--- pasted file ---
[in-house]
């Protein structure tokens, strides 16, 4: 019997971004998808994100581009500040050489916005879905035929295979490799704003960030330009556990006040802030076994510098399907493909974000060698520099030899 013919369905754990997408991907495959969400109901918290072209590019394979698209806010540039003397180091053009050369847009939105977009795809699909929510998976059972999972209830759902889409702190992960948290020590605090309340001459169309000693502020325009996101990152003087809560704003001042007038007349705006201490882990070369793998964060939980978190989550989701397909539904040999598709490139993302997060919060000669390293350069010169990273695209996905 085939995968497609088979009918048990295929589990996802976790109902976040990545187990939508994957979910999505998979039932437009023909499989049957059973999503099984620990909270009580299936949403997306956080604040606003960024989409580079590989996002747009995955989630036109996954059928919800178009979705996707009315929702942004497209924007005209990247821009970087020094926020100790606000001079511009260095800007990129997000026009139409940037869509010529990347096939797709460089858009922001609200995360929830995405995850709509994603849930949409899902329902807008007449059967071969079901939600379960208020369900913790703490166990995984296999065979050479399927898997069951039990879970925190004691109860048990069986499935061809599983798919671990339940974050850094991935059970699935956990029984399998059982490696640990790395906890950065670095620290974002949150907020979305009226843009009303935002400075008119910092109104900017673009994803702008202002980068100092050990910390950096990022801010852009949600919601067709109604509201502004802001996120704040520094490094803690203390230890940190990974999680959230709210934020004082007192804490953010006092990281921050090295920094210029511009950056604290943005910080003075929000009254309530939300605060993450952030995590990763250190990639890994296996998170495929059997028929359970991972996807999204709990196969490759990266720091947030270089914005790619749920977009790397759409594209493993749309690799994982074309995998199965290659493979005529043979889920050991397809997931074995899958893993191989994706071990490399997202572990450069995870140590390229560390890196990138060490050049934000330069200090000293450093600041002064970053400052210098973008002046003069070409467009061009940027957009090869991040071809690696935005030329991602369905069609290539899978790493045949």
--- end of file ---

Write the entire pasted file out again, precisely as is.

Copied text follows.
[in-house]
């Protein structure tokens, strides 16, 4: 019997971004998808994100581009500040050489916005879905035929295979490799704003960030330009556990006040802030076994510098399907493909974000060698520099030899 013919369905754990997408991907495959969400109901918290072209590019394979698209806010540039003397180091053009050369847009939105977009795809699909929510998976059972999972209830759902889409702190992960948290020590605090309340001459169309000693502020325009996101990152003087809560704003001042007038007349705006201490882990070369793998964060939980978190989550989701397909539904040999598709490139993302997060919060000669390293350069010169990273695209996905 085939995968497609088979009918048990295929589990996802976790109902976040990545187990939508994957979910999505998979039932437009023909499989049957059973999503099984620990909270009580299936949403997306956080604040606003960024989409580079590989996002747009995955989630036109996954059928919800178009979705996707009315929702942004497209924007005209990247821009970087020094926020100790606000001079511009260095800007990129997000026009139409940037869509010529990347096939797709460089858009922001609200995360929830995405995850709509994603849930949409899902329902807008007449059967071969079901939600379960208020369900913790703490166990995984296999065979050479399927898997069951039990879970925190004691109860048990069986499935061809599983798919671990339940974050850094991935059970699935956990029984399998059982490696640990790395906890950065670095620290974002949150907020979305009226843009009303935002400075008119910092109104900017673009994803702008202002980068100092050990910390950096990022801010852009949600919601067709109604509201502004802001996120704040520094490094803690203390230890940190990974999680959230709210934020004082007192804490953010006092990281921050090295920094210029511009950056604290943005910080003075929000009254309530939300605060993450952030995590990763250190990639890994296996998170495929059997028929359970991972996807999204709990196969490759990266720091947030270089914005790619749920977009790397759409594209493993749309690799994982074309995998199965290659493979005529043979889920050991397809997931074995899958893993191989994706071990490399997202572990450069995870140590390229560390890196990138060490050049934000330069200090000293450093600041002064970053400052210098973008002046003069070409467009061009940027957009090869991040071809690696935005030329991602369905069609290539899978790493045949």